Monday Was the Day to Celebrate and Honor a Hero. As to Our New President, Let Us Hope


Not to take anything away from our new President. But the remarks of a friend yesterday got me thinking. I asked this friend if he, as an African-American (in his case he was born in Africa and is now a U.S. citizen) felt moved by the election of the first black President. My friend, never one to jump on any bandwagon, glanced down in thought for a moment before replying, “Let us wait and see what he does. After all, he has not yet accomplished anything.”

He added, “Today [MLK’s birthday], not tomorrow, is the day I celebrate. Because Dr. Martin Luther King was a man who endured hardship, who showed great courage, to effect change in this country. He was a hero, and what he accomplished was real, and tangible. Barack Obama – let us wait and see.”

I respect the Presidency and am pulling for our new President to succeed. It will be interesting to see how he demonstrates the ideals he verbally champions. One of those is reaching out and working with other minorities to accomplish tangible goals. I think it will be especially revealing of who he is to see if he reaches out to Jews, including those who support Israel and thus are unapologetic Zionists.

President Obama’s choice of Rahm Emanuel as his chief of staff is interpreted by some as a hopeful sign that the new president will demonstrate sensitivity to Jewish concerns such as Israel’s security. But, as my friend pointed out today, “Rahm Emanuel is chief of staff, not secretary of state, not secretary of defense. He is an administrator, he will not be shaping policy.”

Obviously, Jews are not the only minority in the U.S. with vital concerns. But we are a minority whose concerns are generally our own affair, meaning, we do not typically ask for, expect, or receive help from other groups in the world – even as many of us dedicate time and resources to helping other groups (Of course, Israel does receive substantial foreign aid from the U.S., but I would argue that is at least as much a matter of vital strategic interest to America as it is a matter of shared values and good will). Anyway, why few people make or have ever made the Jews their “cause” is somewhat mysterious. But the fact that this is true–that Jews almost always stand alone–makes us an interesting litmus test. In a world where siding with Jews has traditionally conferred no advantages, it is only the bravest who stand with us. Only a few rare individuals of great moral character, such as my friend quoted above, stand up for Israel when that state’s right to self-defense, for instance, is attacked. Another who stood up for Israel was Dr. Martin Luther King.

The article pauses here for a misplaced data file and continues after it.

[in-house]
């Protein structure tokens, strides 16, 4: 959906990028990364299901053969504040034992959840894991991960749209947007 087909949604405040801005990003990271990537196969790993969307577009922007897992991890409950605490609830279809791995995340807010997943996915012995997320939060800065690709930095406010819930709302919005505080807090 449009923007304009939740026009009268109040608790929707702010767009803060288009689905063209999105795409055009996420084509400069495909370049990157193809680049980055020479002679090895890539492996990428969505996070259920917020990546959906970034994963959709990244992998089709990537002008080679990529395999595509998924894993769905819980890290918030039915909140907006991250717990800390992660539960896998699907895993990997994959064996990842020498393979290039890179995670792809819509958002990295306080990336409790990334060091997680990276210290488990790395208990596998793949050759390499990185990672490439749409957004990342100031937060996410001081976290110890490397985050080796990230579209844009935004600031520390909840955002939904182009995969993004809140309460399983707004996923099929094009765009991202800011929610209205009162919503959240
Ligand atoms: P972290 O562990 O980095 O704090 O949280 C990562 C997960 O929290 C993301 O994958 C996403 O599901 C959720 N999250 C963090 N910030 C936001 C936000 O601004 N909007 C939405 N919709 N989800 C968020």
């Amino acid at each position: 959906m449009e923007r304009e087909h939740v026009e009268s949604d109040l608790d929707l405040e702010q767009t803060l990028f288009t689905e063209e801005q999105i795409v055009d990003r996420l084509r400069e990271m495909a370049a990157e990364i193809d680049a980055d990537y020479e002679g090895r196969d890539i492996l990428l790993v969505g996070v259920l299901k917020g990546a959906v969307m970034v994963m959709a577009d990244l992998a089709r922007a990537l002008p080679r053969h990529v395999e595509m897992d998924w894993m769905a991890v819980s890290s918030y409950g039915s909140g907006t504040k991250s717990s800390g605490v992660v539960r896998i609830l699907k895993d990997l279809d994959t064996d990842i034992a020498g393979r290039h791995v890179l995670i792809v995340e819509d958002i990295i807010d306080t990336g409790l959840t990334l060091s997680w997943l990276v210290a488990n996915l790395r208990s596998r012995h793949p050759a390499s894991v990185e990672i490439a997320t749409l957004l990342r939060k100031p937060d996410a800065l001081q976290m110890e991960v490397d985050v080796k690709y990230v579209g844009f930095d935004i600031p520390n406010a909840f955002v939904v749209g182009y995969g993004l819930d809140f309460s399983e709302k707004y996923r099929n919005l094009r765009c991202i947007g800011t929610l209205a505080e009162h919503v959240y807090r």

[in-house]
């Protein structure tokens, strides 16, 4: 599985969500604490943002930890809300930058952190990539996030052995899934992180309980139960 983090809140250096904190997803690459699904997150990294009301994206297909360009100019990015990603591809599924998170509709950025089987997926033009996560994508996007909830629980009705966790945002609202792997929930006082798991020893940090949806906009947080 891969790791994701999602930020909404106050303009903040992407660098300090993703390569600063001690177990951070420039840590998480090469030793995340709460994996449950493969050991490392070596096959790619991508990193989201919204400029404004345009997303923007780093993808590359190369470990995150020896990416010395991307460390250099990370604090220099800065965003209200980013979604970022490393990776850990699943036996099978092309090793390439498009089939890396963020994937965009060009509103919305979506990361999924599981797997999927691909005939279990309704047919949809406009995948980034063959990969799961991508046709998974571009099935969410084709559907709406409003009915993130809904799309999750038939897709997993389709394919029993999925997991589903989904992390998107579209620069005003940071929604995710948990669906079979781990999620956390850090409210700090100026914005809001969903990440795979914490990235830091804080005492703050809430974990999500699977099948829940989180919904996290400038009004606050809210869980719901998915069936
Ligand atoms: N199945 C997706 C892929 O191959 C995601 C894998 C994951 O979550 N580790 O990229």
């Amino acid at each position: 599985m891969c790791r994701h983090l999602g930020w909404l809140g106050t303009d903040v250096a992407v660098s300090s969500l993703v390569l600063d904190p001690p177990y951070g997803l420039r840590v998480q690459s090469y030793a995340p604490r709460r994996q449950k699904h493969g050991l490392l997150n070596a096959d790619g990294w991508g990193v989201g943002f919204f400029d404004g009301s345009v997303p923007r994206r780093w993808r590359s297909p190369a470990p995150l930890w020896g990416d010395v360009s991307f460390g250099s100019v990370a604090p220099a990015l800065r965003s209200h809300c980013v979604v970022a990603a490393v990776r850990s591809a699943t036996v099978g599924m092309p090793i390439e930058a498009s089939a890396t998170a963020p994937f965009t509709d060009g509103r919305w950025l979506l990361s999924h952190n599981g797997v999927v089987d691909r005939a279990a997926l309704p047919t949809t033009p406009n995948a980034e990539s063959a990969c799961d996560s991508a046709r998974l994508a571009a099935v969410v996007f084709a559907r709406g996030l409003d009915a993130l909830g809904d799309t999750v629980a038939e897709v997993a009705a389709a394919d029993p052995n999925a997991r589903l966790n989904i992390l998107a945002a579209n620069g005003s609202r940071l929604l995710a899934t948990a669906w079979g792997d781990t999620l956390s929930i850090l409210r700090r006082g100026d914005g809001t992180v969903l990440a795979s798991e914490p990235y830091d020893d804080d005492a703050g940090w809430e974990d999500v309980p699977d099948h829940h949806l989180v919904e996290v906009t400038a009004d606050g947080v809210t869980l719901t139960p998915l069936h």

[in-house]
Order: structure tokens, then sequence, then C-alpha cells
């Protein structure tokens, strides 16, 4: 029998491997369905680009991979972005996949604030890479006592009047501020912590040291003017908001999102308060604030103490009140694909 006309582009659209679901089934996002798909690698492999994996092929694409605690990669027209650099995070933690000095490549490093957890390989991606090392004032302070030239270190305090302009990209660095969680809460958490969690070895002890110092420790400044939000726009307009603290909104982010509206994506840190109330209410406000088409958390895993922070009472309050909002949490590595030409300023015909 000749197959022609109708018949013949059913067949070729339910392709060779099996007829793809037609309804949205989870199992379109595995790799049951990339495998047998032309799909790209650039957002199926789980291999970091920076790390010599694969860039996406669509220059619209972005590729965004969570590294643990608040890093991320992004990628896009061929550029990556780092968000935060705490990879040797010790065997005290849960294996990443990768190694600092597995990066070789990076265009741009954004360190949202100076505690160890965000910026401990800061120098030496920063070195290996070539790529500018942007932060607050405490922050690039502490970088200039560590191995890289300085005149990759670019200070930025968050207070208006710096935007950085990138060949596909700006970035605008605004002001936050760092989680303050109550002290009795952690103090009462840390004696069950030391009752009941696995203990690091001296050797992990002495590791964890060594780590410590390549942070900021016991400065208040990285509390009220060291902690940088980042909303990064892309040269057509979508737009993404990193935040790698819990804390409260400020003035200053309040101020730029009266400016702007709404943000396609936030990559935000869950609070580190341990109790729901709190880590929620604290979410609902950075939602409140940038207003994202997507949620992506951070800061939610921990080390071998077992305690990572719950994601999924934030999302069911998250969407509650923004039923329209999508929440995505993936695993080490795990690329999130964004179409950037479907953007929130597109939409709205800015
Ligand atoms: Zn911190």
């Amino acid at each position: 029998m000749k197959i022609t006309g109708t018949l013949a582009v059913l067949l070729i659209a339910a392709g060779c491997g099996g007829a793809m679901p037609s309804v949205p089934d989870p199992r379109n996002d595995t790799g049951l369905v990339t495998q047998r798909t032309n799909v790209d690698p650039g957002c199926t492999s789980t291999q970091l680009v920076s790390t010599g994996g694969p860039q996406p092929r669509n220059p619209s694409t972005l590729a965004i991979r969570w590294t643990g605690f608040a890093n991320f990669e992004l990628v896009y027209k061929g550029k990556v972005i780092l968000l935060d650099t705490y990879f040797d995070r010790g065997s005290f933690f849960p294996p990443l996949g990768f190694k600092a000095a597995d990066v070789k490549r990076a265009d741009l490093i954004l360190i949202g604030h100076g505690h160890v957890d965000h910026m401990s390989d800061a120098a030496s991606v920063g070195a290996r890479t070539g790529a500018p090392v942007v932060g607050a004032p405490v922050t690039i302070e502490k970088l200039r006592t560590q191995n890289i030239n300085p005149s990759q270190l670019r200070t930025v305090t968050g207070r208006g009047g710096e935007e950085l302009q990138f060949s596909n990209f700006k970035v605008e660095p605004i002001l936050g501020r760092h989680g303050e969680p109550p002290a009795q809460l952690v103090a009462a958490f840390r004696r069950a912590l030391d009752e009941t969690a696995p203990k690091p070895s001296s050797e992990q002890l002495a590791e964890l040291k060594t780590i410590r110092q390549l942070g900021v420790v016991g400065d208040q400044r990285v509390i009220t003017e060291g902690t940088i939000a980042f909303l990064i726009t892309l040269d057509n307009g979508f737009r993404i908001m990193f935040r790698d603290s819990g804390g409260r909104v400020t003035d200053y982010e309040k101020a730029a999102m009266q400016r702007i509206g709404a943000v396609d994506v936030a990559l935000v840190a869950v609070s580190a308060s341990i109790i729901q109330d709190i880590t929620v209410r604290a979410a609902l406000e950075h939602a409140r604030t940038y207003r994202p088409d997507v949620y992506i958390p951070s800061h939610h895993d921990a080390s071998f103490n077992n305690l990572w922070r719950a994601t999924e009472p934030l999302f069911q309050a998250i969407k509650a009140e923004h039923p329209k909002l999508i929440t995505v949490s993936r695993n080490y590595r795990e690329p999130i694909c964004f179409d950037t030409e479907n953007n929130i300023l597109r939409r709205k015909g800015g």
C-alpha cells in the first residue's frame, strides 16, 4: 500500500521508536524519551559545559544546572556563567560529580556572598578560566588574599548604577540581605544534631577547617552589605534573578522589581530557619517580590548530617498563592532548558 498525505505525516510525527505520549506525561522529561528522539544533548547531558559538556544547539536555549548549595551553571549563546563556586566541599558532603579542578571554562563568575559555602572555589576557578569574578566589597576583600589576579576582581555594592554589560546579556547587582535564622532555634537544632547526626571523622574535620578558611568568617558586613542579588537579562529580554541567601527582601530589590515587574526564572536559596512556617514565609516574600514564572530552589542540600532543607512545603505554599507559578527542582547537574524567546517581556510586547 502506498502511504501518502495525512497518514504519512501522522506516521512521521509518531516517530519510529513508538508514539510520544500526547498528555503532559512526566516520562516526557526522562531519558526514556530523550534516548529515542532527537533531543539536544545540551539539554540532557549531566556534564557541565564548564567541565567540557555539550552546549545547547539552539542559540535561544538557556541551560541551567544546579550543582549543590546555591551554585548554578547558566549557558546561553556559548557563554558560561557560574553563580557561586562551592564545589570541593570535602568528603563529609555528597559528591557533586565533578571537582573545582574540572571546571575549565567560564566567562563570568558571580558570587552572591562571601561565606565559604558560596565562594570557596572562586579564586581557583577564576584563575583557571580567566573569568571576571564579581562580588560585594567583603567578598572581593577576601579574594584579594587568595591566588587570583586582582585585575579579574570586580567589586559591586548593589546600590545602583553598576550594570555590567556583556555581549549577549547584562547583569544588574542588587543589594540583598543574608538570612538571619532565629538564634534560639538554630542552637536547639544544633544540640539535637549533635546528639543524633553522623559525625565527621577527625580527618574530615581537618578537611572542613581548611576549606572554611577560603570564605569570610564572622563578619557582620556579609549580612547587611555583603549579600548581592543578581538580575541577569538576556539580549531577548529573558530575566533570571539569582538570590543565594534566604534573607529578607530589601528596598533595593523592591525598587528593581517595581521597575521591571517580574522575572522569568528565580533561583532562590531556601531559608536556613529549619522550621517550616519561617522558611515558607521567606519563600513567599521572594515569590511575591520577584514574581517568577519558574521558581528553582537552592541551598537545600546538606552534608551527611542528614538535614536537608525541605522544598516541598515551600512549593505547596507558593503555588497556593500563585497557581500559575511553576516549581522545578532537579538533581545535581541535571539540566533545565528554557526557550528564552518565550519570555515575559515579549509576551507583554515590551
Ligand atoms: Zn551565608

I link here to video that  includes some of Dr. King’s words about Israel. Of course, Dr. King is first and foremost a hero because of his great work on behalf of his own people, African-Americans, for, and with, whom he won the human rights so long and shamefully denied them in this country. By extension, he is hero to all Americans, whom he gave the gift of challenging us to become better people. But I also think his dedication to speaking the unpopular truth in defense of Zionists–those who believe in the existence of a secure Jewish state–marks, in the modern world, a man of rare character.